Chicago | Reuters — Chicago Mercantile Exchange live cattle futures settled higher on Tuesday supported by fund buying and higher prices paid in the cash cattle market, traders said.
The October CME live cattle touched its highest level since Aug. 7, fuelled by the higher cash trade. The October contract traded through the 40-day moving average, which triggered some fund buying, traders said.
“The higher cash trade was a bit of a surprise on Friday. But supplies are going to stay tight, and beef demand is good,” said Lane Broadbent of KIS Futures.
Last week on Friday cash cattle, or market-ready cattle, sold in the U.S. Plains at $155-$156 per hundredweight (cwt), traders said (all figures US$) — up from the previous week’s prices of mostly $153-$155/cwt.
On Tuesday morning, the choice wholesale beef price, or cutout, rose 41 cents/cwt from Friday to $246.71. Select rose 81 cents to $235.20.
Heading into the fall, investors may begin to wonder where beef demand will come from as meat demand typically shifts to turkey and ham ahead of the holiday season, But with current constrained U.S. cattle supplies, the seasonal shift may not pressure CME live cattle futures much, Broadbent said.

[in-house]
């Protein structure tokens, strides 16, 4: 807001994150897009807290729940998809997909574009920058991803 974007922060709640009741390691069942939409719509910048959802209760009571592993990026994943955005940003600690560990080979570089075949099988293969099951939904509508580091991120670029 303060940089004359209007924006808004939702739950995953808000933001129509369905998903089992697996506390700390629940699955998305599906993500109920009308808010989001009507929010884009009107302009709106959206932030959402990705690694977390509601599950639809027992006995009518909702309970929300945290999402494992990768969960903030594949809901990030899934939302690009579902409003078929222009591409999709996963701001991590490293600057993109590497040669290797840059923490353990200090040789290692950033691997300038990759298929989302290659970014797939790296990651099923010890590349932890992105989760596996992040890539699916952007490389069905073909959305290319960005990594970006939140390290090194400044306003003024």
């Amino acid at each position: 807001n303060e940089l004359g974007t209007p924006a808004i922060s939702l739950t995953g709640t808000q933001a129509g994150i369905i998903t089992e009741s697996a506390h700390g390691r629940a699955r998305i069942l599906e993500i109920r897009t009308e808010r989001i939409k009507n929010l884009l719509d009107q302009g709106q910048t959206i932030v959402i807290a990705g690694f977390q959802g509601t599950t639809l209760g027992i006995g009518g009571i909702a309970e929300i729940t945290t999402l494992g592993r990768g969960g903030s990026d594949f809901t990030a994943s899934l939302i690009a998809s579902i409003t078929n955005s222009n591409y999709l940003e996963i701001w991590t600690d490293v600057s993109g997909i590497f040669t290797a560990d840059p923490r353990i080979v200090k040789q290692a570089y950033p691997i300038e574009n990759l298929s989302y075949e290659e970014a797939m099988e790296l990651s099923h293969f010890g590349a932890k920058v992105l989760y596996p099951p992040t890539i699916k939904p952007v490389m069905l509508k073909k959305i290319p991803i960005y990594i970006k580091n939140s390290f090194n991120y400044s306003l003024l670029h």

October live cattle settled at 151.425 cents per pound, up one cent. December live cattle settled at 155.525 cents/lb., up 1.575 cents.
CME feeder cattle followed live cattle futures higher, settling at its highest level since Aug. 5. CME September feeder cattle closed at 220.25 cents/lb., up 1.6 cents.
Hogs finish higher
Front-month CME October hogs touched its three-cent trading limit early on Tuesday, but later retreated to settle higher on the day, supported by short-covering and seasonal buy recommendations, traders said.
CME October hogs closed 1.75 cents/lb. higher at 99.875 cents. CME December hogs closed at 93.4 cents, up 1.4 cents.
Tuesday morning’s wholesale pork price slid 18 cents/cwt from Friday to $101.54, USDA said. Among the biggest drop in wholesale prices were hams at $94.50/cwt, down $2.37 from Friday.
“Hams have dropped about 50 cents/lb. in a relatively short time, and that is a huge break in price. We’ve had a substantial break in the price of these wholesale pork products, which may lead to more demand from wholesale buyers,” said Dan Norcini, an independent livestock futures trader.
— Meredith Davis reports on ag commodity markets for Reuters from Chicago.